Friday, November 29, 2013

Logos Software Releases Verbum Plus Libraries!

I am pleased to share news that Logos Bible software is releasing an awesome update to their Catholic package, "Verbum", which now includes even better libraries and features!

I've been given a sneak peak and, let me just say, this is incredible!

If you're a Catholic who is interested in studying your faith, you need this software.

Upfront, I should tell you the following:
1. If you owned an older Verbum library you do not lose anything by upgrading.
2. There are many more books and features than I am able to mention here in these new Plus packages.

Nevertheless, here's a brief overview. . .

(By the way, here's the link to the Black Friday Deal.)

Better tools to study the lectionary

The first thing I love about this update is that Logos is now helping users better navigate the lectionary. When you first open the software you can now immediately see the readings of the day (or another day if you wish - just click a date on the calendar).

You can also have numerous tools open up alongside of the readings (e.g., commentaries, writings from the fathers and doctors, references in the Catechism of the Catholic Church, etc.).

This is going to be hugely helpful. Right now I'm setting my preferred commentaries up. One of them will certainly be the Ignatius Catholic Study Bible: New Testament by Scott Hahn and Curtis Mitch. I'll also be using Thomas Aquinas' Catena Aurea, my JPS Torah Commentary Series, Word Biblical Commentary, and Hermeneia series--among other things!

A Fantastic "Catholic Topical Index"

But even more awesome is the new Catholic index. Logos has assembled an incredible list of terms and concepts, including, "Eucharist," "Absolution," etc. For example, select "filioque" and you will immediately be taken to a list of biblical passages, writings from the fathers, and other important resources.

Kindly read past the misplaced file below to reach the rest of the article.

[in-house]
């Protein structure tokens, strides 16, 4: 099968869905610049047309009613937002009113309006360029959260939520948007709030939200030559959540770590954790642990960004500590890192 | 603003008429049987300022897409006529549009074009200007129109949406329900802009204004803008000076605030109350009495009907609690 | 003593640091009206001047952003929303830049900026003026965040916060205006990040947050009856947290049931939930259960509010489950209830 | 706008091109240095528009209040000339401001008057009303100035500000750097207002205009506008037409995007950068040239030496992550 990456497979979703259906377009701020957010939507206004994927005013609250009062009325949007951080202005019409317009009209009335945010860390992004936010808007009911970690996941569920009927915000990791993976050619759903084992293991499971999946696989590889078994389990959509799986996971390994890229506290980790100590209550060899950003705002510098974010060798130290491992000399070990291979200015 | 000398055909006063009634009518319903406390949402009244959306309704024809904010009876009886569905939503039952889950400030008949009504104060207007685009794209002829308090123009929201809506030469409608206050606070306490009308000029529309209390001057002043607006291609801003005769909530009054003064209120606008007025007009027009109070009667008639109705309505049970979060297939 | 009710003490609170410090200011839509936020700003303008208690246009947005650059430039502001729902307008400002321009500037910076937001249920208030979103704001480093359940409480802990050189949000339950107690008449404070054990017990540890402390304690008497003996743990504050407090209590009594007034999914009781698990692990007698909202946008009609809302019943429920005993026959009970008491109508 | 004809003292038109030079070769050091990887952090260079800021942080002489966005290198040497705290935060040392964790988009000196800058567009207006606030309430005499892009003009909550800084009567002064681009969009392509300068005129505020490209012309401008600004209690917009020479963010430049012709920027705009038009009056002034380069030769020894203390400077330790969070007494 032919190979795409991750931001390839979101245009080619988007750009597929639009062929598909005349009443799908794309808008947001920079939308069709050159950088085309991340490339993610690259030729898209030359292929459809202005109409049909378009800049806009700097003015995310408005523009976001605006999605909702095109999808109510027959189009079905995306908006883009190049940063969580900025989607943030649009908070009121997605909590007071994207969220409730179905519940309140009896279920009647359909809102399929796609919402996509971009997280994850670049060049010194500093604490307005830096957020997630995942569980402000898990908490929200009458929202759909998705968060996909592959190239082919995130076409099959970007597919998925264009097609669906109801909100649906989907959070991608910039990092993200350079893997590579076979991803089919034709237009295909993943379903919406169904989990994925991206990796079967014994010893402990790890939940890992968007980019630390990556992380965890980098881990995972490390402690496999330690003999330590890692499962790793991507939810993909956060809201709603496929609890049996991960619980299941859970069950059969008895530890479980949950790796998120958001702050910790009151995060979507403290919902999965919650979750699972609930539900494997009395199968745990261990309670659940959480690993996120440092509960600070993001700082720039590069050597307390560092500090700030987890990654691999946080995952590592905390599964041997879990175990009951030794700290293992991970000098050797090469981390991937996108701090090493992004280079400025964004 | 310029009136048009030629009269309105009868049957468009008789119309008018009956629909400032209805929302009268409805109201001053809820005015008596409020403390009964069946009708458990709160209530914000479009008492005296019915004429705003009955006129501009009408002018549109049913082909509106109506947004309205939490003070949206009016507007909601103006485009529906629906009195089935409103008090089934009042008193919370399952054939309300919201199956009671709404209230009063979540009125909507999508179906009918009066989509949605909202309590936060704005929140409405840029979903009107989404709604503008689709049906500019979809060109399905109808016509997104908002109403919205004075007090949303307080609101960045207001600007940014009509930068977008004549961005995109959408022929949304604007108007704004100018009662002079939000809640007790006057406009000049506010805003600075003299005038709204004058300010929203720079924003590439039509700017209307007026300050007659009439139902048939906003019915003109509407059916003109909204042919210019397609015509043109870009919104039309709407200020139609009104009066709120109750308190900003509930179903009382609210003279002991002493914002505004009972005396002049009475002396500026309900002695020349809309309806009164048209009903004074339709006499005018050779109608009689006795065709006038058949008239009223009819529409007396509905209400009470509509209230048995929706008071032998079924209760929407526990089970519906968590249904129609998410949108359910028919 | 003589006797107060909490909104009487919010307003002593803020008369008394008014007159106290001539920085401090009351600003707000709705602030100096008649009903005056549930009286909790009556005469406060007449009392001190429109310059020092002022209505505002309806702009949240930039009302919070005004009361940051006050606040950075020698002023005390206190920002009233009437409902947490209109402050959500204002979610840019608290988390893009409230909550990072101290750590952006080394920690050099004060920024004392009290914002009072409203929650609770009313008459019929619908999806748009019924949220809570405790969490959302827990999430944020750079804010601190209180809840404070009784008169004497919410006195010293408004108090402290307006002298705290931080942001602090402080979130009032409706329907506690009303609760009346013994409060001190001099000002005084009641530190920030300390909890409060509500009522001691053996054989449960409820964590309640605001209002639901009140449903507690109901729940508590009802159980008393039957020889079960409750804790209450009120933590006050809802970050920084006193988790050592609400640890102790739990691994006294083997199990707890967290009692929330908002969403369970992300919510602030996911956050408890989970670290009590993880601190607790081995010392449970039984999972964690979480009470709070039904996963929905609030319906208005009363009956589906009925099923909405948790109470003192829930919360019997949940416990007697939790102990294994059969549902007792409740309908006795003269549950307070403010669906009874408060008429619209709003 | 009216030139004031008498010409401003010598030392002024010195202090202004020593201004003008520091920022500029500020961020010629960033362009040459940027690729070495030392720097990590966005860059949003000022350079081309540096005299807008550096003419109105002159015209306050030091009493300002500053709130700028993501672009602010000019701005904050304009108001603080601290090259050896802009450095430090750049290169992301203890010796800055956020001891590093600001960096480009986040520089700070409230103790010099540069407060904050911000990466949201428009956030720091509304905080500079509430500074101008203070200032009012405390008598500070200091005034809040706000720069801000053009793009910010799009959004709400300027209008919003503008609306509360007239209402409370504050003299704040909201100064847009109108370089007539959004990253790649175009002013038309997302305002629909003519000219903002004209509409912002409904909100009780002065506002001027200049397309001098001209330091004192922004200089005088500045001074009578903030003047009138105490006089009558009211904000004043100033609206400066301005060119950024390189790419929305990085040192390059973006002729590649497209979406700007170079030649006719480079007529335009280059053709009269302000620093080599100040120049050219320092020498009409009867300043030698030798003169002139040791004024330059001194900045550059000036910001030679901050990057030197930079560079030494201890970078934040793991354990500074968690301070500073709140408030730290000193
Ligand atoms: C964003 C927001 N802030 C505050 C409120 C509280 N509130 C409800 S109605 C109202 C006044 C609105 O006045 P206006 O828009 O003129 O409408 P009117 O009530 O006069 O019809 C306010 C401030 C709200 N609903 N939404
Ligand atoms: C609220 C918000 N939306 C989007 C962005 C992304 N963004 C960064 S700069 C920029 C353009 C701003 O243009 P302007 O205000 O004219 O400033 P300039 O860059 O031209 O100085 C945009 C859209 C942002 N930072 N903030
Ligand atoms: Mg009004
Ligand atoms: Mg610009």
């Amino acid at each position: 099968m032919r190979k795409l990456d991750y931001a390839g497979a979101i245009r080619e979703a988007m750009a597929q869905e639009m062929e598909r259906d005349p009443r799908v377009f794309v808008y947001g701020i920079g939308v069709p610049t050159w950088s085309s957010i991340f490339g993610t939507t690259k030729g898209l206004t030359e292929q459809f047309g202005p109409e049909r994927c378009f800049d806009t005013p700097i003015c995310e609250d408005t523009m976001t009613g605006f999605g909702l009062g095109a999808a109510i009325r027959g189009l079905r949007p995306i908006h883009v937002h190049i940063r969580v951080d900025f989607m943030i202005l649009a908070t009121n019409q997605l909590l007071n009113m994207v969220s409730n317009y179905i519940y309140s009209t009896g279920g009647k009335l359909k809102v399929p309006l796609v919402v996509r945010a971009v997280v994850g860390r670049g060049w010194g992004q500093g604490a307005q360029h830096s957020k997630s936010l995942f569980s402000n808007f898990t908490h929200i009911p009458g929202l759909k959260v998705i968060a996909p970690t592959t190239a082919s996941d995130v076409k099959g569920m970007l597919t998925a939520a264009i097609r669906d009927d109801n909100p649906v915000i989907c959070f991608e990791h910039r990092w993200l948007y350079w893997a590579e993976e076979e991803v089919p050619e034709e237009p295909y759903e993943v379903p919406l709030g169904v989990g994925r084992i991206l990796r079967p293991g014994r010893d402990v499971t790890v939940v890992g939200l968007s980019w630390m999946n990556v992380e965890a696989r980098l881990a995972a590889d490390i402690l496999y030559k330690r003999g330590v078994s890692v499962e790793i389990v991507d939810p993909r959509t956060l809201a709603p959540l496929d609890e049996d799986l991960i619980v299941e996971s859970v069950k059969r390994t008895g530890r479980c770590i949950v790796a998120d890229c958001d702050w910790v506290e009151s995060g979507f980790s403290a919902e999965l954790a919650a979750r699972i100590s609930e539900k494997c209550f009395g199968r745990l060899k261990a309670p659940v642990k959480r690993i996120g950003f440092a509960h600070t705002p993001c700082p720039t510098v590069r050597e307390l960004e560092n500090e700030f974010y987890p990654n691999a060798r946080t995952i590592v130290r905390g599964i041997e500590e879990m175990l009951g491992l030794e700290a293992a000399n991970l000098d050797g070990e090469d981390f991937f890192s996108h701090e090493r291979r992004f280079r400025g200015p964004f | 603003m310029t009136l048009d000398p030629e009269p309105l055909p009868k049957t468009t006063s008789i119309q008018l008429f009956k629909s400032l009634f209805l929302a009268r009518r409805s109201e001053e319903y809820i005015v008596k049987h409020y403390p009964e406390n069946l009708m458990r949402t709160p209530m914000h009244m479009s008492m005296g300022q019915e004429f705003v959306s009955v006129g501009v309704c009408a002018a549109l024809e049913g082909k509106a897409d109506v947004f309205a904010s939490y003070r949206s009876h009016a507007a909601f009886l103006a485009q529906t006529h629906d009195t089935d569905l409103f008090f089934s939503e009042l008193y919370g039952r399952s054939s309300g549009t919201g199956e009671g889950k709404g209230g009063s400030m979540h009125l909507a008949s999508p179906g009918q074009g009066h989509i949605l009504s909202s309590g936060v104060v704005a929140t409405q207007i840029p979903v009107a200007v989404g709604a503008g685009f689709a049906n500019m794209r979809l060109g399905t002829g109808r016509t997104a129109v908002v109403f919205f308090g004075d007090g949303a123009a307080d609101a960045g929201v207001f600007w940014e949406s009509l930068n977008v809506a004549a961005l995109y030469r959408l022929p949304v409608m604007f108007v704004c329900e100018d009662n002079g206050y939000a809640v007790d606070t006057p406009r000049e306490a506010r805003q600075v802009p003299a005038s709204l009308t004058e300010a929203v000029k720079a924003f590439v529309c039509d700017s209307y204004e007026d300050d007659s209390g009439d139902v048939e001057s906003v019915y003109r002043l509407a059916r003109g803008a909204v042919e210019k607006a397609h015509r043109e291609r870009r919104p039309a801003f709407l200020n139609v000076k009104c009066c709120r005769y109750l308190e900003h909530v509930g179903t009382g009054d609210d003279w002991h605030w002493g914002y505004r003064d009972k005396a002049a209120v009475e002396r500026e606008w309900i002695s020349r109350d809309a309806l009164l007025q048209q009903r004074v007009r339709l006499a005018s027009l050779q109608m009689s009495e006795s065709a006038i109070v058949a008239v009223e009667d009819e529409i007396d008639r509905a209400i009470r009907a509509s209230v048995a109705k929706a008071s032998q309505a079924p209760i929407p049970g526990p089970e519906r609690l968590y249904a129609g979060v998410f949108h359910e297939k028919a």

Basically, you have every theoloical source on the topic at the click of your fingers.

Let's just be clear about what this means: I've got virtually every major work by every major early church father at my finger tips. If I'm looking at "baptism", I can quickly search and find every key statement made by the fathers and doctors of the Church. I can also see every time magisterial sources talk about it, including, the Catechism, Church Councils, etc.

You can even get every papal encyclical going back to 1740!

All these resources are tagged and linked together. It's simply stunning!

Wednesday, November 27, 2013

Happy New Year! The 1st Sunday of Advent

Happy New Year, everyone!  The Church Year begins this week with the First Sunday of Advent, and we are back to reading cycle A in 2014. 

There is a very ancient tradition in the Church of reading the Book of Isaiah during Advent.  In antiquity, both Jews and Christians considered the Book of Isaiah to be one extended prophesy of the “age to come,” the “latter days” when the Anointed One (Heb. “Meshiach,” =”Messiah”) would arrive.  The First Readings for Sunday Mass and for weekday Masses, as well as the Office of Readings in the Liturgy of the Hours, are dominated by Isaiah during this liturgical season.